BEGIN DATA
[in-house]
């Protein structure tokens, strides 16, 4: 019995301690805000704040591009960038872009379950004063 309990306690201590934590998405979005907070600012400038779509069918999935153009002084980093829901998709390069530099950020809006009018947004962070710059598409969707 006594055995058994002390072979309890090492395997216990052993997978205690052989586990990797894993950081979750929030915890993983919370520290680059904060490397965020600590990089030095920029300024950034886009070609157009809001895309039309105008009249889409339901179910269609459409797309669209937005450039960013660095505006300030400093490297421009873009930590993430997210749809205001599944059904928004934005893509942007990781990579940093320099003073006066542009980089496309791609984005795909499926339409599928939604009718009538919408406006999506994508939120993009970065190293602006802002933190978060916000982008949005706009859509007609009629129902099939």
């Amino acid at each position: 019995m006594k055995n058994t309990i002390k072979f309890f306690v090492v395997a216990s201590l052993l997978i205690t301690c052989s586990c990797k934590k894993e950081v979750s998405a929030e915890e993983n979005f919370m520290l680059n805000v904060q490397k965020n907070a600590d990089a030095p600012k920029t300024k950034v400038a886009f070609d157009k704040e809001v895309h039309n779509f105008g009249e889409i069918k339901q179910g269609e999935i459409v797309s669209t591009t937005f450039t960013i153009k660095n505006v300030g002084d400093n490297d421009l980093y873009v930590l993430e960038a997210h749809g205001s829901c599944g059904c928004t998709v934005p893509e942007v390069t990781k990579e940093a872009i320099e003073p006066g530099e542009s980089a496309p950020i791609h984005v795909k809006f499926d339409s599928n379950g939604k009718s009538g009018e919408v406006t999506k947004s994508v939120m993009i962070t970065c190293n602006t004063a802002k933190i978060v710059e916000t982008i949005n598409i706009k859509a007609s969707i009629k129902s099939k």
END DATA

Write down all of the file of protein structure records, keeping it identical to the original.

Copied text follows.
[in-house]
């Protein structure tokens, strides 16, 4: 019995301690805000704040591009960038872009379950004063 309990306690201590934590998405979005907070600012400038779509069918999935153009002084980093829901998709390069530099950020809006009018947004962070710059598409969707 006594055995058994002390072979309890090492395997216990052993997978205690052989586990990797894993950081979750929030915890993983919370520290680059904060490397965020600590990089030095920029300024950034886009070609157009809001895309039309105008009249889409339901179910269609459409797309669209937005450039960013660095505006300030400093490297421009873009930590993430997210749809205001599944059904928004934005893509942007990781990579940093320099003073006066542009980089496309791609984005795909499926339409599928939604009718009538919408406006999506994508939120993009970065190293602006802002933190978060916000982008949005706009859509007609009629129902099939």
């Amino acid at each position: 019995m006594k055995n058994t309990i002390k072979f309890f306690v090492v395997a216990s201590l052993l997978i205690t301690c052989s586990c990797k934590k894993e950081v979750s998405a929030e915890e993983n979005f919370m520290l680059n805000v904060q490397k965020n907070a600590d990089a030095p600012k920029t300024k950034v400038a886009f070609d157009k704040e809001v895309h039309n779509f105008g009249e889409i069918k339901q179910g269609e999935i459409v797309s669209t591009t937005f450039t960013i153009k660095n505006v300030g002084d400093n490297d421009l980093y873009v930590l993430e960038a997210h749809g205001s829901c599944g059904c928004t998709v934005p893509e942007v390069t990781k990579e940093a872009i320099e003073p006066g530099e542009s980089a496309p950020i791609h984005v795909k809006f499926d339409s599928n379950g939604k009718s009538g009018e919408v406006t999506k947004s994508v939120m993009i962070t970065c190293n602006t004063a802002k933190i978060v710059e916000t982008i949005n598409i706009k859509a007609s969707i009629k129902s099939k």